1. Clash #28 was the first major wrestling event to occur after I left for college in a dorm room that had no cable TV, so memories are fuzzy here. This show featured Ric Flair vs. Hulk Hogan, but those two legends were not even the biggest stars on the show. Yes, Hogan??’s Japanese equal was also on this show. To be fair, Hogan was never the star in America that this man was in Japan, but worldwide, Hogan was clearly the bigger star. Name this legend.
2. Clash #29, closing out 1994 and the first profitable year since Turner bought WCW (a small profit, and reportedly not including the expense of signing Hogan, which was charged against a separate Turner department), was pure FOH-mania. FOH stood for Friends of Hogan, a popular acronym at the time among inside wrestling fans. This show had Honkytonk Man, Brutus Beefcake, Earthquake, Jim Duggan (going over on Steve Austin), and a special guest referee very familiar to vintage Hogan fame. Name him.
3. Absolutely nothing happened at Clash #30, so I don???t know what to ask about it. How about this: what do Clash #30 and WrestleMania IX have in common?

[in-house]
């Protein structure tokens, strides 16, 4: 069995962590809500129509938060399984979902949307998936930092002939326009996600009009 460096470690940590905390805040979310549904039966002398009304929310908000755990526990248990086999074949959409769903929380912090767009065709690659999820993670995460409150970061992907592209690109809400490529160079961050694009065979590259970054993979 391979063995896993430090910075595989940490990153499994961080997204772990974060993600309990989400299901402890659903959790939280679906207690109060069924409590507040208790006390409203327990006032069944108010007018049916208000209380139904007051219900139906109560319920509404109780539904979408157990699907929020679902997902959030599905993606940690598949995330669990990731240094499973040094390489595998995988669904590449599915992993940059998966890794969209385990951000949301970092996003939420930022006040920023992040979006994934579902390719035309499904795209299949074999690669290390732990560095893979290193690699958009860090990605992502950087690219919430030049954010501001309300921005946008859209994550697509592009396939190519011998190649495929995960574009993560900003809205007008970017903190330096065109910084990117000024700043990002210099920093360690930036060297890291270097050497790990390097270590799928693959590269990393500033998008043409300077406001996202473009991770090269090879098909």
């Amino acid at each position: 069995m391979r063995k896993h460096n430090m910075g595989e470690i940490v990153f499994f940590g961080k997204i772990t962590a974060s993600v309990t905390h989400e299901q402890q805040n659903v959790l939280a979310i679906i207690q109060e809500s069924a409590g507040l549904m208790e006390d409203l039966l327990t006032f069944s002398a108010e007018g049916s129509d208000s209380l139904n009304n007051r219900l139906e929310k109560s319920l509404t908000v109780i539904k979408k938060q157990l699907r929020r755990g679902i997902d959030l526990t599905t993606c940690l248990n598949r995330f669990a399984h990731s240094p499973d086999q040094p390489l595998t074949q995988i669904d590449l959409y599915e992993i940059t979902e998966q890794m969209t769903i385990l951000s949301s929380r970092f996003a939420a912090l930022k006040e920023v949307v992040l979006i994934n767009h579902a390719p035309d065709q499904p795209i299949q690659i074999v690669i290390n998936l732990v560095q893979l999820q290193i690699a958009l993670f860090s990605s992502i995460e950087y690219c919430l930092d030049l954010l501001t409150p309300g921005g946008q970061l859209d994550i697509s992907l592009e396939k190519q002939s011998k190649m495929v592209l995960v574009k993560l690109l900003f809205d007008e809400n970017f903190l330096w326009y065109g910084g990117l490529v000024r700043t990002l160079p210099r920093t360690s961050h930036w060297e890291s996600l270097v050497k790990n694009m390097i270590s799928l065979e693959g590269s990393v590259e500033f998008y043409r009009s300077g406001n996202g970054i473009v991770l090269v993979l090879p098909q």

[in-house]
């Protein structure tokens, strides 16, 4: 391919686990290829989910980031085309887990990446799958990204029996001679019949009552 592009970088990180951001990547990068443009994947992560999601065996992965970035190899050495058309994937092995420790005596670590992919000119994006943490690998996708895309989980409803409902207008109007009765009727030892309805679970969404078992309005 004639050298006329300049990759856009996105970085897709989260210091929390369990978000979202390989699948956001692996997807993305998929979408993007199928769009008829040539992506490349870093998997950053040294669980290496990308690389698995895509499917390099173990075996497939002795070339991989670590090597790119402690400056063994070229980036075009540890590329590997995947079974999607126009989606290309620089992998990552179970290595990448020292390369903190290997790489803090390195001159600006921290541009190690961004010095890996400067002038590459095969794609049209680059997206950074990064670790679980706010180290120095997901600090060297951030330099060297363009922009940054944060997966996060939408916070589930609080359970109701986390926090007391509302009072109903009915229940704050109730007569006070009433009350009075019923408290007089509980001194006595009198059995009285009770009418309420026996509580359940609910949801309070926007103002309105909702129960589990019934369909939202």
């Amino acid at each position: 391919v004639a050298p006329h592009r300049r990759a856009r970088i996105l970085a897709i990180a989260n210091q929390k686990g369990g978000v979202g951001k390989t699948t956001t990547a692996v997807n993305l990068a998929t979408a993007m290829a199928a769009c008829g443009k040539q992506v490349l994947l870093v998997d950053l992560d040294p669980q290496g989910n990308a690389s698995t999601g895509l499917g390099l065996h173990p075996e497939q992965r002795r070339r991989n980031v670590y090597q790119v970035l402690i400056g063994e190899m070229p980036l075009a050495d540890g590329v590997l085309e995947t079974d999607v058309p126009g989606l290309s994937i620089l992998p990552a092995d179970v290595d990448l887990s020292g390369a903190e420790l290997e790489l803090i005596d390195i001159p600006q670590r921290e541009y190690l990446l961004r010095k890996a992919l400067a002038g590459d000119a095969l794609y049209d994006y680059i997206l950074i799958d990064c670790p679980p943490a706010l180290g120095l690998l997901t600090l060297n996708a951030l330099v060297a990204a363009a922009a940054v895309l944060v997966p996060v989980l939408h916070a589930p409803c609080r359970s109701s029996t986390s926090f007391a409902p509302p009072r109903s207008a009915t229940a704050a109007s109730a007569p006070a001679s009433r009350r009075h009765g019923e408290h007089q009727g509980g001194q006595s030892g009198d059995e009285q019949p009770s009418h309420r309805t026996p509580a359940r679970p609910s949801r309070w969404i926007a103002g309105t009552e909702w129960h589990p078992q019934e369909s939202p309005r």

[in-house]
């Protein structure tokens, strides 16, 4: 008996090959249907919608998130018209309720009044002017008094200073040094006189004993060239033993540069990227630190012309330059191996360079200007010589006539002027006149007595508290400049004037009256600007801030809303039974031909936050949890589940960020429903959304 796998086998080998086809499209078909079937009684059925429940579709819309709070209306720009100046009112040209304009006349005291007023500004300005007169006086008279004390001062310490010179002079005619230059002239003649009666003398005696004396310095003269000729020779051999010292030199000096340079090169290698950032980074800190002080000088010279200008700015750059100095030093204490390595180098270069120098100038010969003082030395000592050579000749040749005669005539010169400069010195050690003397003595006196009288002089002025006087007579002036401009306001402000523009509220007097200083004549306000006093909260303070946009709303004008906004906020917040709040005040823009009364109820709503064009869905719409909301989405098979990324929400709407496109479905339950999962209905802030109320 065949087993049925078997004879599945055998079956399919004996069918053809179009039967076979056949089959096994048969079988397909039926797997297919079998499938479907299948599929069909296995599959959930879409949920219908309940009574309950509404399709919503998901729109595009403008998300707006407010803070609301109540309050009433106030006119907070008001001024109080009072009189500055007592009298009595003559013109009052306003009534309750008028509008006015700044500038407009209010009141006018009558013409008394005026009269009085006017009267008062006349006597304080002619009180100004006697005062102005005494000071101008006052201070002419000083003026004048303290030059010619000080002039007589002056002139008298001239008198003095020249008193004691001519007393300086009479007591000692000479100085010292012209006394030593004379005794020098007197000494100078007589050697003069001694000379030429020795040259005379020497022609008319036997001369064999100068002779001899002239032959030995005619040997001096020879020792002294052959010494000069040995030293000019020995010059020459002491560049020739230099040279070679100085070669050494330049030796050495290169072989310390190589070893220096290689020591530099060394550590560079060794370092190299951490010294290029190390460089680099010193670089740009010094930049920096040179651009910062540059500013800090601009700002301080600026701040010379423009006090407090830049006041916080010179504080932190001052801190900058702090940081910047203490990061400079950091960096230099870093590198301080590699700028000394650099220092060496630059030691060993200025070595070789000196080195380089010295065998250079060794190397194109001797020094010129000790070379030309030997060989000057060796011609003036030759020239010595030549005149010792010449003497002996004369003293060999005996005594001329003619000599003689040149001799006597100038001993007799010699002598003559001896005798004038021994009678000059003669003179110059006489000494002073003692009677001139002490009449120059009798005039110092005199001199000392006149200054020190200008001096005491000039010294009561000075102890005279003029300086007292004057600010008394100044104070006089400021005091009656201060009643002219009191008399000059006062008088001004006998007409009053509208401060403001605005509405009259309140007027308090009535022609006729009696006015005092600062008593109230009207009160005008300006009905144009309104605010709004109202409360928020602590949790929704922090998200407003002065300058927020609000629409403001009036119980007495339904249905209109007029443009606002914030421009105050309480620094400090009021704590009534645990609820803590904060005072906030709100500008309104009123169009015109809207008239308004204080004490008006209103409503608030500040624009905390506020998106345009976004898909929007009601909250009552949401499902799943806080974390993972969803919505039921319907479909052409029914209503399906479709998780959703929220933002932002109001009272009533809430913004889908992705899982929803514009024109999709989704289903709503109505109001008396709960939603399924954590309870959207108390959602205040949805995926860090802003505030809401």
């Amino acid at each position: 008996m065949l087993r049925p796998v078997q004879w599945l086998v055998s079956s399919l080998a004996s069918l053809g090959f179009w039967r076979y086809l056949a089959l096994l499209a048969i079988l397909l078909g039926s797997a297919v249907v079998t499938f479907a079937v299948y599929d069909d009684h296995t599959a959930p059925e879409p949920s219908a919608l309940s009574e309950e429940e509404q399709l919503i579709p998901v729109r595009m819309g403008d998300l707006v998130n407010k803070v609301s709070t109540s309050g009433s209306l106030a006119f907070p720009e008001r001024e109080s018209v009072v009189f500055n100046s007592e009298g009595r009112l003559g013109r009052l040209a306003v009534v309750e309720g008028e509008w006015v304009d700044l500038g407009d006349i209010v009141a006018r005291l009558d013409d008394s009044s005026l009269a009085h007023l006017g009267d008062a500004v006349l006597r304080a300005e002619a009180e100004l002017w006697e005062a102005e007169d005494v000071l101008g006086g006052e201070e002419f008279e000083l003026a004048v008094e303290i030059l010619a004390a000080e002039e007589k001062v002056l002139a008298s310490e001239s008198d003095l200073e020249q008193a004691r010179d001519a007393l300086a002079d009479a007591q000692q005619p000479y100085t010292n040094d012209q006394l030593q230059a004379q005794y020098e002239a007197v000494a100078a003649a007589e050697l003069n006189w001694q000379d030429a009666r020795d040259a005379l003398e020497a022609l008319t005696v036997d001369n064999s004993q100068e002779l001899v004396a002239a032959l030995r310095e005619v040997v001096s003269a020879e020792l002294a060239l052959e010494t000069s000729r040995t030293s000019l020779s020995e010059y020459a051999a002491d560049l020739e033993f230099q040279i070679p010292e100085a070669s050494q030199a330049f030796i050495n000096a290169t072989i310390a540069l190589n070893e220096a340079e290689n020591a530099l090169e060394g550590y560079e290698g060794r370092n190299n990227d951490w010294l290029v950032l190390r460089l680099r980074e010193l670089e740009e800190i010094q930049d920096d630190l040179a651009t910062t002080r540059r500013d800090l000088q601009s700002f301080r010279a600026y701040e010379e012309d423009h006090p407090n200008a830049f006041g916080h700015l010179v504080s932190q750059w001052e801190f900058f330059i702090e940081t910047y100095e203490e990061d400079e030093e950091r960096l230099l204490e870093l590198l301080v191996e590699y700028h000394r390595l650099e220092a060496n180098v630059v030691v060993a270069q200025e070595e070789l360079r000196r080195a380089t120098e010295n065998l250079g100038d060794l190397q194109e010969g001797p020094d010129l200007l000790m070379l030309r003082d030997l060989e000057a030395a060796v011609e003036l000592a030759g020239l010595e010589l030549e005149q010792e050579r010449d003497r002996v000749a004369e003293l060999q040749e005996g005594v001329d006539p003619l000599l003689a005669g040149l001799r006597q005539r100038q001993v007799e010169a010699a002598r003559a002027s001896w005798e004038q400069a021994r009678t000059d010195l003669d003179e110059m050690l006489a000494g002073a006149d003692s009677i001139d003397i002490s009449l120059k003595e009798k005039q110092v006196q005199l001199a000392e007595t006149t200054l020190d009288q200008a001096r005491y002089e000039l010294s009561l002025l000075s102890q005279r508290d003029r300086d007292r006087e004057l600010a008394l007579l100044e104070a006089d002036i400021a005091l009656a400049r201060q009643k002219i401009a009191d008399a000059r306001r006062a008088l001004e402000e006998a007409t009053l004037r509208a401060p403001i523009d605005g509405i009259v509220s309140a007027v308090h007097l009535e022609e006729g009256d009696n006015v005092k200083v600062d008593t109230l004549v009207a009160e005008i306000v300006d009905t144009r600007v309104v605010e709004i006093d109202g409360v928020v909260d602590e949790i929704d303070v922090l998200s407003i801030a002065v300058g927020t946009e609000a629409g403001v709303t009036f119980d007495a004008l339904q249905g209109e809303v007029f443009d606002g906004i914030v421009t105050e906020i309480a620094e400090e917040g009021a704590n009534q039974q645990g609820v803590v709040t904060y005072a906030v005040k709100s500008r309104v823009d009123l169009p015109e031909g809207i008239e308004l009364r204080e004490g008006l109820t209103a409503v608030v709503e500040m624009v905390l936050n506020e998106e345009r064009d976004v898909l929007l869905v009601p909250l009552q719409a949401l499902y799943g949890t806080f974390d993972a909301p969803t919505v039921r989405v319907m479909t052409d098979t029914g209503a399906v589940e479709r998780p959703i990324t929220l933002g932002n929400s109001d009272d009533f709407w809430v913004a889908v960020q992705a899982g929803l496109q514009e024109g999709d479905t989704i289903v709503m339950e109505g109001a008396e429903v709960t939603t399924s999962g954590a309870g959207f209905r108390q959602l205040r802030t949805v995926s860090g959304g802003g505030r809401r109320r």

4. Clash #31 was also very uneventful. In case you haven???t noticed, the red hot crowds and kick-ass matches of the 80s were long gone. No epic Flair-Sting 45-minute draws here. On this show, Paul Orndorff had to put over the Renegade. Sadly, what ended up happening to the Renegade?
5. 1996 was kicked off by Clash #32. While 1996 was the year WCW turned around, the real pickup would not happen until the summer. Nitro had already debuted, but hadn???t picked up major steam yet. This show featured Brian Pillman vs. Eddie Guerrero, so you can???t go wrong there. Also on the card was a team called the Blue Bloods. Who were they?
6. Clash #33, airing shortly after the Bash with Hogan??’s heel turn, was more like it. WCW now had Guerrero, Mysterio, Ultimo Dragon, Bull Nakano, Dean Malenko, and all sorts of great foreign talent. But the main event was still owned by the legends: Hogan and Flair. What two women, now both deceased, were in Flair??’s corner that night?
7. Starting off the legendary year of 1997 was Clash #34, headlined by Lex Luger against Scott Hall at the peak of the nWo angle. It was just on fire back then, and this was before it got too diluted. Interesting match on the undercard in hindsight: Chris Benoit vs. whom?
8. The final Clash, #35, was one I definitely remembered. The ending scene was hard to forget if you saw it; what was it?
Answers will be posted next time.